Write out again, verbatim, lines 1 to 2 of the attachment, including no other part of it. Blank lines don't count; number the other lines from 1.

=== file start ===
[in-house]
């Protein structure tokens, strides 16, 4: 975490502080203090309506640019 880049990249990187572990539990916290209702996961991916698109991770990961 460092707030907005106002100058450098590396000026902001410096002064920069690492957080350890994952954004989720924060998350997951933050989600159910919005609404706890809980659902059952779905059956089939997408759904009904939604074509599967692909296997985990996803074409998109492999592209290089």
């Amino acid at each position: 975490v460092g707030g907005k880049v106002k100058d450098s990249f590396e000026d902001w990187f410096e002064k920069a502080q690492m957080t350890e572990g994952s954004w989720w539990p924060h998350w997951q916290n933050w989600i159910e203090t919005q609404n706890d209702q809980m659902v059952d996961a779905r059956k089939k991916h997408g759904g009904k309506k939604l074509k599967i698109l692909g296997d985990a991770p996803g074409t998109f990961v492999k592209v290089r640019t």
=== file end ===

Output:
[in-house]
């Protein structure tokens, strides 16, 4: 975490502080203090309506640019 880049990249990187572990539990916290209702996961991916698109991770990961 460092707030907005106002100058450098590396000026902001410096002064920069690492957080350890994952954004989720924060998350997951933050989600159910919005609404706890809980659902059952779905059956089939997408759904009904939604074509599967692909296997985990996803074409998109492999592209290089």